Is bandwidth still relevant for web hosting?

The Numix Project received some web love lately, mentioned in last Sunday's Linux Action Show web episode, and later on It's F.O.S.S and probably elsewhere, for their announcement to release their own Linux distribution. As a result, their website is now down, with the server returning 500:

[email protected]:~$ curl -I
HTTP/1.0 500 Internal Server Error

...and displaying the message "Bandwidth Limit Exceeded". I would have guessed that with everything-as-a-service and the whole Cloud #!, bandwidth consumtion would have already become irrelevant.

I mean, there's enough BW to feed our amplification attacks ( 400Gbps on CloudFlare, 350Gbps on OVH), but not enough to host our websites? Does that not call for a revision of the model?

RHCSA Notes and Links

This is an unsorted list of links for the RHCSA certification.


  • RHCSA/RHCE Red Hat Linux Certification Study Guide (Exams EX200 & EX300), Michael Jang, Certification Press
  • Hands-on Guide to the Red Hat Exams: RHCSA and RHCE Cert Guide and Lab Manual, Damian Tommasino, Pearson
  • RHCSA/RHCE Red Hat Linux Certification Practice Exams with Virtual Machines, Michael Jang, McGraw-Hill Osborne Media
  • Red Hat Certified System Administrator & Engineer: Training Guide and a Quick Deskside Reference, Asghar Ghori, Endeavor Technologies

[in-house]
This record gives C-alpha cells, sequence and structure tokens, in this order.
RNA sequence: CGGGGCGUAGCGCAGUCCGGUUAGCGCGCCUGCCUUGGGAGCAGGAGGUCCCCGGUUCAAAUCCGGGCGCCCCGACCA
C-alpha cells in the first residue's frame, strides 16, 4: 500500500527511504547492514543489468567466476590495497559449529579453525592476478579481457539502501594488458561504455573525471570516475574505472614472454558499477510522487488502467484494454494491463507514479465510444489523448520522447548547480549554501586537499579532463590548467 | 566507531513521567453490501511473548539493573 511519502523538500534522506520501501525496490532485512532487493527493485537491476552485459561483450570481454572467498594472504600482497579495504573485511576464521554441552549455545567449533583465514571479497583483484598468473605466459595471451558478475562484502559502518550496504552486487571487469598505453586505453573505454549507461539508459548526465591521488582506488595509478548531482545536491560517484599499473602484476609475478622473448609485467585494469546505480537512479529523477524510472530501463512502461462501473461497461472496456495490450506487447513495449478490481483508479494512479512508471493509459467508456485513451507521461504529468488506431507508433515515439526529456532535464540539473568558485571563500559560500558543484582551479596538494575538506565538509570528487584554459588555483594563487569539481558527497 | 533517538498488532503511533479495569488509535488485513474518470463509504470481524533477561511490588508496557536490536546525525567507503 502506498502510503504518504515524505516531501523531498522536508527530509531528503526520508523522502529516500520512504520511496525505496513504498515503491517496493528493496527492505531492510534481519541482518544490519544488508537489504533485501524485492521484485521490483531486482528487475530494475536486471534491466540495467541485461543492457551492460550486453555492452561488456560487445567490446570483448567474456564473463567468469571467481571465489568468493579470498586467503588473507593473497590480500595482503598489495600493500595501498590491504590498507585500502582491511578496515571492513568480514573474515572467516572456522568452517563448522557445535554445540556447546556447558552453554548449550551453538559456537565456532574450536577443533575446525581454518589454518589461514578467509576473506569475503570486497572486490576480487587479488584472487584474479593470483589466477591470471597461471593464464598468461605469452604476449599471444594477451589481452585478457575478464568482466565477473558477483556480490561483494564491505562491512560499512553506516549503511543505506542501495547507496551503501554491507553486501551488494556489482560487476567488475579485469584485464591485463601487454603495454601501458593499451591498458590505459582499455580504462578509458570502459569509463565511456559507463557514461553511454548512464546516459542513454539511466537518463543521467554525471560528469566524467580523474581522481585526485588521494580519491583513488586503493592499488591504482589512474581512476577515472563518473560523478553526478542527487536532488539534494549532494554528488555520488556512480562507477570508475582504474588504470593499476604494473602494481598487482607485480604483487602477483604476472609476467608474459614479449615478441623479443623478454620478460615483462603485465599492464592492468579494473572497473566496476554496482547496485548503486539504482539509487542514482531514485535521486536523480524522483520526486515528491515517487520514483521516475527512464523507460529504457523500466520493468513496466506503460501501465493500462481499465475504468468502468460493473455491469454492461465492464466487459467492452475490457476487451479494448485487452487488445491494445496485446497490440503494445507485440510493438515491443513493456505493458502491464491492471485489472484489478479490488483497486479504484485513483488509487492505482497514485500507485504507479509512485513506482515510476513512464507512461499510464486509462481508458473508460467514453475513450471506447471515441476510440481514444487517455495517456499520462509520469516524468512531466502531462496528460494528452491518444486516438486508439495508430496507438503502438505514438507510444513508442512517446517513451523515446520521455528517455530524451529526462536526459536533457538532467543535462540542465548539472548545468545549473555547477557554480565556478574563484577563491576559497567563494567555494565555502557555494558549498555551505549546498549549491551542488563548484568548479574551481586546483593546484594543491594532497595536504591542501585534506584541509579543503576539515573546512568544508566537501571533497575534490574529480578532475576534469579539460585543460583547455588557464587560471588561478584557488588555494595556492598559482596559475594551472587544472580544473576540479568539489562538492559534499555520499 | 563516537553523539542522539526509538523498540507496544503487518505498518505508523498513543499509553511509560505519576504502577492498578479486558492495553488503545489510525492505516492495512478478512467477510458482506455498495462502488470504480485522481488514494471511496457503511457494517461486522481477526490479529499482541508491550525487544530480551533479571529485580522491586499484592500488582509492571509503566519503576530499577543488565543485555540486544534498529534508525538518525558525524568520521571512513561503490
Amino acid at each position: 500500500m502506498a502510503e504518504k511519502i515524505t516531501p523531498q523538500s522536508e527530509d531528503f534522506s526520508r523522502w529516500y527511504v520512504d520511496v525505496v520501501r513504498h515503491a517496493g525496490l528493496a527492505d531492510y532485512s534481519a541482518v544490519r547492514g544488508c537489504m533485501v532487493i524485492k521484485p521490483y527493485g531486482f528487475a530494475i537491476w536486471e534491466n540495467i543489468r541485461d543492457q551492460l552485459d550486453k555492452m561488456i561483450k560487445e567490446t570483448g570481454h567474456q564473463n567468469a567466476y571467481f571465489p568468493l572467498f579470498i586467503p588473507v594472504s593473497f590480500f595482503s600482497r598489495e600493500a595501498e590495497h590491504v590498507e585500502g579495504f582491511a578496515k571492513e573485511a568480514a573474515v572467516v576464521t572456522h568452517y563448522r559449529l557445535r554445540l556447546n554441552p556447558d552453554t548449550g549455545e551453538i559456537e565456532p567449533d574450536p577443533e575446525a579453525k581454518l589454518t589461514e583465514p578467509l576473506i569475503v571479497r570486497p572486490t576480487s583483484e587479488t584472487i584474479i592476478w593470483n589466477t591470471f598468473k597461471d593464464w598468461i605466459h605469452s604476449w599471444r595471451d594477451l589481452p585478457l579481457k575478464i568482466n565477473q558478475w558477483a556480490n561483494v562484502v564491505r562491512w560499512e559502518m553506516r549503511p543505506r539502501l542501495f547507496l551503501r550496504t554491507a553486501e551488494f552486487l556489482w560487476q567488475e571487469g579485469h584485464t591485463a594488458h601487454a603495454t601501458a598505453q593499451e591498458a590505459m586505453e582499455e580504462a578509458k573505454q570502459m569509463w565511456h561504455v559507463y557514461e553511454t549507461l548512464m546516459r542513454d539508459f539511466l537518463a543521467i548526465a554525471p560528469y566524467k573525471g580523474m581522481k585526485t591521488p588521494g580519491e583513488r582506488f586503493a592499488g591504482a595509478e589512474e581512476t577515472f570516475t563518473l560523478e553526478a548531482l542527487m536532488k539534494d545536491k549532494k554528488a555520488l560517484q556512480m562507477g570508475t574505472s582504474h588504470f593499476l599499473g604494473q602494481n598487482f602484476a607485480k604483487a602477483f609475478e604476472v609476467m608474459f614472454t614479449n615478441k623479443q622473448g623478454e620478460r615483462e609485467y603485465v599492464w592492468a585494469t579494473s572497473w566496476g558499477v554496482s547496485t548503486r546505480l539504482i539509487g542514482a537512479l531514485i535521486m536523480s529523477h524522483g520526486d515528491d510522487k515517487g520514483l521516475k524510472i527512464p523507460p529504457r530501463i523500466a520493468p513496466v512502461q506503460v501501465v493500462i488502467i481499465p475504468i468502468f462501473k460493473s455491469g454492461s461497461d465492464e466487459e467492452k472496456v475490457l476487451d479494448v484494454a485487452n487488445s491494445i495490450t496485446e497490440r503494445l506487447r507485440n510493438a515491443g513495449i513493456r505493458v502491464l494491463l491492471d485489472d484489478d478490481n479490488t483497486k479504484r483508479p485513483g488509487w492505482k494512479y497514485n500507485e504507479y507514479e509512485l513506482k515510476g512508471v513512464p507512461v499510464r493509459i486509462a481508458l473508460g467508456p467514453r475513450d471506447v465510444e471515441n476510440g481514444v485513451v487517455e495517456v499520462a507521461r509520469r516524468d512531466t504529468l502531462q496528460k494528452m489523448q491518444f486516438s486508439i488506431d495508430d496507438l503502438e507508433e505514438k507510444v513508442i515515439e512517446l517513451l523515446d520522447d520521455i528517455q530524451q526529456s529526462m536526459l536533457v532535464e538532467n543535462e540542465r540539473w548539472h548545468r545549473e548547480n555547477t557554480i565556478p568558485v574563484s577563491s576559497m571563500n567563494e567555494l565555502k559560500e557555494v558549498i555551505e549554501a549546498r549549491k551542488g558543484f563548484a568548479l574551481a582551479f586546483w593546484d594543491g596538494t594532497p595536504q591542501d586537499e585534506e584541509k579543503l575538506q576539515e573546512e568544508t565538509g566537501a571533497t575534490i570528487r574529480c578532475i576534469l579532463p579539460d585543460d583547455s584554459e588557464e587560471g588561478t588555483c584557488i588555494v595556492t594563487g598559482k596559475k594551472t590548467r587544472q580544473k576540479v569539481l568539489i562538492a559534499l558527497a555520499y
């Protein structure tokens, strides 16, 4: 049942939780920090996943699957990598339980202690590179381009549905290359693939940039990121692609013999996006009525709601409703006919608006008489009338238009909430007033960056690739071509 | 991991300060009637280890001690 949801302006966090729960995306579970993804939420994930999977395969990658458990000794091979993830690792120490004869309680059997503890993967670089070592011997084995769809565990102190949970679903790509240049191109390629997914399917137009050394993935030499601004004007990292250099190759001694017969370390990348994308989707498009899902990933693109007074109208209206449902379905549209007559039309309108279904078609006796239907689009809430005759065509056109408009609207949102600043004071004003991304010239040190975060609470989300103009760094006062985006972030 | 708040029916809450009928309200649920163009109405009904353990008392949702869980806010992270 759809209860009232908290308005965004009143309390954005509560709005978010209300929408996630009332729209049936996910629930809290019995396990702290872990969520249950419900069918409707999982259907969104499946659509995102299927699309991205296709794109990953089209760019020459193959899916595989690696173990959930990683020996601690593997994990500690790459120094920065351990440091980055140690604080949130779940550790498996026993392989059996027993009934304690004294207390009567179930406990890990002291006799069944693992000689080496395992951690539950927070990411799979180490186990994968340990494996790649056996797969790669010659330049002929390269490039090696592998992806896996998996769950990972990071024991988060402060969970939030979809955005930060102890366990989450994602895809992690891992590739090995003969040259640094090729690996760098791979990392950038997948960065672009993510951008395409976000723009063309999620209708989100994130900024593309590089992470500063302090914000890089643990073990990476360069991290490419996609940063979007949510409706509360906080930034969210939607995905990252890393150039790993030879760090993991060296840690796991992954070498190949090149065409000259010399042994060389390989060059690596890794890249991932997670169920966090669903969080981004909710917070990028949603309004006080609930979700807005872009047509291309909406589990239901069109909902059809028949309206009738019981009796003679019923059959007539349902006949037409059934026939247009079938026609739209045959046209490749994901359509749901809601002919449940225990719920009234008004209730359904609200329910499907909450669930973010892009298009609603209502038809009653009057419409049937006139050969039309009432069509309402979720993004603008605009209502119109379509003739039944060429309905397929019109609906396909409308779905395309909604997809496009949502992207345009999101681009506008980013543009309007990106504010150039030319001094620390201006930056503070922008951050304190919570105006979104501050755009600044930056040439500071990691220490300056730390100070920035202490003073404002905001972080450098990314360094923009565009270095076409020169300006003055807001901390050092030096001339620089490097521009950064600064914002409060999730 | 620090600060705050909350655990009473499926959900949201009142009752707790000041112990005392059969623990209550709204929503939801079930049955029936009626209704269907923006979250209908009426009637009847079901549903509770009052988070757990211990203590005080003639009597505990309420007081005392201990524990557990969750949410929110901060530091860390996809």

• Red Hat Enterprise Linux 6 Administration: Real World Skills for Red Hat Administrators, Sander van Vugt, SYBEX

See also

System V init

This is an unsorted list of links about System V init.

default interface (Cisco Command)

The default-interface command removes configuration from an interface, and returns it to its defaults. Note that by default, interfaces are not shutdown.

access-class (Cisco Command)

The access-class command applies an existing access list on a line, such as VTY and CON lines. The equivalent command for interfaces is ip access-group.

show vtp status (Cisco)

Notes on the show vtp status command on Cisco devices.

The value of configuration last changed by shows the source of the most recent updates to the Vlan list.

show vlan (Cisco)

show vlan lists the Vlans and the ports on which each is configured. Trunk ports don't show up in this list.

Vlans 1002, 1003, 1004 and 1005

In the output of the show vlan command, Vlans 1002, 1003, 1004 and 1005 are listed. Those exist by default to ensure interoperation and backwards compatibility of new devices with old and largely deprecated networks. For example, Vlans 1002 and 1004 were used on an old fiber optics type of network, whereas Vlan 1003 was used in token-ring networks. In the status column, those networks show up as either act/unsup or active/unsupported, since most new switches don't even have ports to use on those old types of networks any more.

Zenoss: Add a device to a Group with ZenDMD

As user zenoss (or whatever user your Zenoss application runs as), run zendmd, and:

Device = find('My Awesome Server')
Device.addDeviceGroup('My Wonderful Group')

This will make the device named My Awesome Server a member of the group named My Wonderful Group.


Hello, I'm Marios Zindilis and this is my website. Opinions are my own. You also find me on LinkedIn and GitHub.

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